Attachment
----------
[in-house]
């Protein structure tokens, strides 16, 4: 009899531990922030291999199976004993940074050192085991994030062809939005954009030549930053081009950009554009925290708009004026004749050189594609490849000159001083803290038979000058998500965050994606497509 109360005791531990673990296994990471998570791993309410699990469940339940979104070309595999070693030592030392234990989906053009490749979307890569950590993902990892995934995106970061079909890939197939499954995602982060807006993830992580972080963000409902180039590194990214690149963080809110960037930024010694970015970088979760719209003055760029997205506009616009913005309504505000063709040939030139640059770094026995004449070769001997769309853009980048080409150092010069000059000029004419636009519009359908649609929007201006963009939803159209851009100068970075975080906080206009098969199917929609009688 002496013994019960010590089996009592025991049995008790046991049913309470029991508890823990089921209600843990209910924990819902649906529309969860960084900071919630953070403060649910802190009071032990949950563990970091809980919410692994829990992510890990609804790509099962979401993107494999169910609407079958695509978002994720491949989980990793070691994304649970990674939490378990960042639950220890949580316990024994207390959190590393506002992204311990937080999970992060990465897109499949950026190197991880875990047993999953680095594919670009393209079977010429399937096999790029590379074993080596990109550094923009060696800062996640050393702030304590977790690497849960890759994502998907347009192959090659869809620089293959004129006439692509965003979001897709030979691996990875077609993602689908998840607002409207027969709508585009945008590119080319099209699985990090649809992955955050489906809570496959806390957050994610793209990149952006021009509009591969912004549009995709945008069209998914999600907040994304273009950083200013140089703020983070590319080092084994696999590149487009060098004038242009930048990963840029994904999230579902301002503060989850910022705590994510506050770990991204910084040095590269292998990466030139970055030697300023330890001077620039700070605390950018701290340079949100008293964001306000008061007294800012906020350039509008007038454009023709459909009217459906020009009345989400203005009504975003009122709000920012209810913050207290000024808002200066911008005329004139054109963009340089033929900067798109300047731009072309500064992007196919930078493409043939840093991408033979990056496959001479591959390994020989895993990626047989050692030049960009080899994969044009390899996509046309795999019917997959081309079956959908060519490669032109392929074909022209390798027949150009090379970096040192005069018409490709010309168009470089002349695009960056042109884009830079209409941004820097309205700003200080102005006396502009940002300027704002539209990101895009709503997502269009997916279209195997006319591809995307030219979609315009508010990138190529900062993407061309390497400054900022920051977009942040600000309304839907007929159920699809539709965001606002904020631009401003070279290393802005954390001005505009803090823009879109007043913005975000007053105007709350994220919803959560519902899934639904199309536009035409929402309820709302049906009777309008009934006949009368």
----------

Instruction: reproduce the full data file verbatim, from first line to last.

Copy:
[in-house]
């Protein structure tokens, strides 16, 4: 009899531990922030291999199976004993940074050192085991994030062809939005954009030549930053081009950009554009925290708009004026004749050189594609490849000159001083803290038979000058998500965050994606497509 109360005791531990673990296994990471998570791993309410699990469940339940979104070309595999070693030592030392234990989906053009490749979307890569950590993902990892995934995106970061079909890939197939499954995602982060807006993830992580972080963000409902180039590194990214690149963080809110960037930024010694970015970088979760719209003055760029997205506009616009913005309504505000063709040939030139640059770094026995004449070769001997769309853009980048080409150092010069000059000029004419636009519009359908649609929007201006963009939803159209851009100068970075975080906080206009098969199917929609009688 002496013994019960010590089996009592025991049995008790046991049913309470029991508890823990089921209600843990209910924990819902649906529309969860960084900071919630953070403060649910802190009071032990949950563990970091809980919410692994829990992510890990609804790509099962979401993107494999169910609407079958695509978002994720491949989980990793070691994304649970990674939490378990960042639950220890949580316990024994207390959190590393506002992204311990937080999970992060990465897109499949950026190197991880875990047993999953680095594919670009393209079977010429399937096999790029590379074993080596990109550094923009060696800062996640050393702030304590977790690497849960890759994502998907347009192959090659869809620089293959004129006439692509965003979001897709030979691996990875077609993602689908998840607002409207027969709508585009945008590119080319099209699985990090649809992955955050489906809570496959806390957050994610793209990149952006021009509009591969912004549009995709945008069209998914999600907040994304273009950083200013140089703020983070590319080092084994696999590149487009060098004038242009930048990963840029994904999230579902301002503060989850910022705590994510506050770990991204910084040095590269292998990466030139970055030697300023330890001077620039700070605390950018701290340079949100008293964001306000008061007294800012906020350039509008007038454009023709459909009217459906020009009345989400203005009504975003009122709000920012209810913050207290000024808002200066911008005329004139054109963009340089033929900067798109300047731009072309500064992007196919930078493409043939840093991408033979990056496959001479591959390994020989895993990626047989050692030049960009080899994969044009390899996509046309795999019917997959081309079956959908060519490669032109392929074909022209390798027949150009090379970096040192005069018409490709010309168009470089002349695009960056042109884009830079209409941004820097309205700003200080102005006396502009940002300027704002539209990101895009709503997502269009997916279209195997006319591809995307030219979609315009508010990138190529900062993407061309390497400054900022920051977009942040600000309304839907007929159920699809539709965001606002904020631009401003070279290393802005954390001005505009803090823009879109007043913005975000007053105007709350994220919803959560519902899934639904199309536009035409929402309820709302049906009777309008009934006949009368």